Tiffany Gouche

Tiffany Gouche is no stranger to the music scene, having worked with or shared a stage with the likes of Masego (“Queen Ting”), Terrace Martin (“Never Enough”), Lalah Hathaway (Honestly, 2017) and more. An all-around musician, Tiffany earned everyone’s attention back in 2015 with her esteemed Pillow Talk EP. “Red Rum Melody” might be a bit dated for another sexy-sex scene between Issa and Daniel, but songs like “Dive” and “Down” could be playful and flirty songs that would turn Raedio from a boutique label into a powerhouse that creates a much-needed discussion through stirring melodies.

Joy Postell

Joy Postell is a rising soul singer from Baltimore who has already impressed music lovers with her debut album, Diaspora. Singing about self-love, self-acceptance, and self-awareness, Joy Postell packs a punch on every song she performs. Her mesmerizing vocals on “Make Believe” from Back and Forth (2019) and her advocate intonations on “Consciousness” reflect on what’s happening in her life and the world around her. Raedio’s stance as a label that empowers independent women would be emboldened with Joy Postell’s speaking-truth-to-power vibes on deck.

IAMDDB

Manchester hip-hop songstress IAMDDB is defined by her songs of women empowerment, representation, and self-acceptance—three tenets Raedio subscribes to. At only 22-years-old, Diana Debrito has, in the past few years, graduated from a local favorite into a Miss Lauryn Hill-cosigned, buzzed-about artist all throughout Britain. Her wildly popular songs like “Pause” and “Shade” mixes hip-hop, trap, and silky Afro-jazz, and has garnered over 20 million streams on Spotify. As one of Forbes’ “30 Under 30” entries on its annual list, her independent status is ripe for Raedio to bring her talents to the U.S. as R&B’s next big thing.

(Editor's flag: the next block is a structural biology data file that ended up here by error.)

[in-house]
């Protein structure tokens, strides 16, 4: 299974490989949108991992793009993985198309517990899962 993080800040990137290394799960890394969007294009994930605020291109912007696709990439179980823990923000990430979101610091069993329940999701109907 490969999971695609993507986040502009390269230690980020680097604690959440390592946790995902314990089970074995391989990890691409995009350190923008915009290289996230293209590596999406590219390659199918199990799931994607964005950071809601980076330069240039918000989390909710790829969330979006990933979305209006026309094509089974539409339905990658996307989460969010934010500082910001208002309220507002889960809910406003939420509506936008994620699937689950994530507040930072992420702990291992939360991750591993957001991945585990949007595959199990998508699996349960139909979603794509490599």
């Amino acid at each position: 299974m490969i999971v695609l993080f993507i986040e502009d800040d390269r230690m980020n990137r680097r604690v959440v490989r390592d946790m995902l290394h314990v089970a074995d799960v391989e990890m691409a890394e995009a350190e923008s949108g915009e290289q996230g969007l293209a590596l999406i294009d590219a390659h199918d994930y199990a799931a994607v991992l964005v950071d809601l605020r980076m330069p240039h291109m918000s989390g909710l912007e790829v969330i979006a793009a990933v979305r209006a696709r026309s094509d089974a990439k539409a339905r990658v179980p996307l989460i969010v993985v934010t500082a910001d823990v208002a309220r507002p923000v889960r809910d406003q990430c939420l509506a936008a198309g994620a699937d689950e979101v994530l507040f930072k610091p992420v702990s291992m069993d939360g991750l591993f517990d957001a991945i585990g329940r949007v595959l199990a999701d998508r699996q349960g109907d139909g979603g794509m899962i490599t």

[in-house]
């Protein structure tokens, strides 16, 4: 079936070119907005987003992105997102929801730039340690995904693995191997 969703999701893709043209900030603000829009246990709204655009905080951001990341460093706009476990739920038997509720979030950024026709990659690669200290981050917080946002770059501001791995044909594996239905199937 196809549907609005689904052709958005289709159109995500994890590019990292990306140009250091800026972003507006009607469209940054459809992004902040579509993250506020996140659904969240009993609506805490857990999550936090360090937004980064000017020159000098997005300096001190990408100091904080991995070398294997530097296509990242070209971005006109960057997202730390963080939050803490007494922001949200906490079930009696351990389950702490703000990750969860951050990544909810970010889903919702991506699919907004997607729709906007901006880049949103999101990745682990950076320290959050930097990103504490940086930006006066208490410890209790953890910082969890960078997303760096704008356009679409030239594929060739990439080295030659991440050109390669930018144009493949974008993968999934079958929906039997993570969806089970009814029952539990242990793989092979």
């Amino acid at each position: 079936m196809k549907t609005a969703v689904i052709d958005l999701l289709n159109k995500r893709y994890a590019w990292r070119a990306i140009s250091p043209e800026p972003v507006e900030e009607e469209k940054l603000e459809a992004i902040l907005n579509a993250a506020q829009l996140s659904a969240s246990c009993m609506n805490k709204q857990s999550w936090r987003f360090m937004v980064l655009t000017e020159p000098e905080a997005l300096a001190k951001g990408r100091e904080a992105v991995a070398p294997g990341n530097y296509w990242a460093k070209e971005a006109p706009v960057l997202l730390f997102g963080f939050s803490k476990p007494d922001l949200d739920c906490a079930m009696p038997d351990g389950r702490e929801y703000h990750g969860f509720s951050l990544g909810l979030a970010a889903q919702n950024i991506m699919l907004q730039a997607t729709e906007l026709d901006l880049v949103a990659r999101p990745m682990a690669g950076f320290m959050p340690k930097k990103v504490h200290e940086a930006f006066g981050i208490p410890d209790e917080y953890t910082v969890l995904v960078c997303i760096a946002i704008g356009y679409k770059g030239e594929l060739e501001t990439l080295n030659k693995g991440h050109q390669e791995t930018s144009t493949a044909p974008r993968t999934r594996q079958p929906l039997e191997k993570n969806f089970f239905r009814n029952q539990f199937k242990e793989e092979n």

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Paras Griffin

Soul Train Awards 2019: Watch All The Performances Here

The Soul Train Awards are always a must-watch event, with the show consistently giving roses to the veterans who built the music industry as we know it while showing love to younger, promising artists who carry on the traditions of their predecessors. Look below for the performances from Sunday's event.

SiR ft. D Smoke – "Hair Down," "John Redcorn"

SiR was the first major performance of the night. Outfitted in a blue flannel and accompanied by a team of dancers dressed as flight attendants, he performed his Kendrick Lamar-assisted single "Hair Down." There was then a brief moment that highlighted his older brother, Rhythm + Flow winner D. Smoke, at the piano, playing background as SiR performed another Chasing Summer highlight, "John Redcorn."

K. Michelle – "The Rain"

Songwriter/production team Jimmy Jam and Terry Lewis were honored for their achievements on Sunday night, and this continued with K. Michelle's performance of "The Rain." The song is a remake of the 1998 New Edition hit "Can You Stand The Rain," which was written by the duo. K. Michelle performed the record in a glowing all-white dress.

Tiana Major9 and EarthGang – "Collide"

Tiana Major9 and EarthGang recently released the music video for "Collide," their beautiful new song from the soundtrack for Lena Waithe's upcoming film Queen and Slim. They performed the song tonight, first with EarthGang member Wow Gr8 performing a spoken word poem written by Lena Waithe, then he and Tiana Major9 intimately sharing space in front of a colorful arrangement of flowers and car rims.

Wale ft. Jeremih and Kelly Price – "On Chill," "Sue Me"

Wale's sixth studio album Wow... That's Crazy was one of the best of 2019, and he got well-deserved recognition at the Soul Train Awards. He and Jeremih rocked his sultry hit "On Chill" before leaving the stage, and in an unexpected twist, he returned to the stage with Kelly Price for a performance of the album's intro "Sue Me."

Queen Naija – "Good Morning Text"

Queen Naija kept it real during her performance of her new single “Good Morning Text.” The singer-songwriter provided power vocals to the stage while looking great doing so. In a soft-off white number, Ms. Najia belted her ballad in style.

Boyz II Men and Stokley Williams – Medley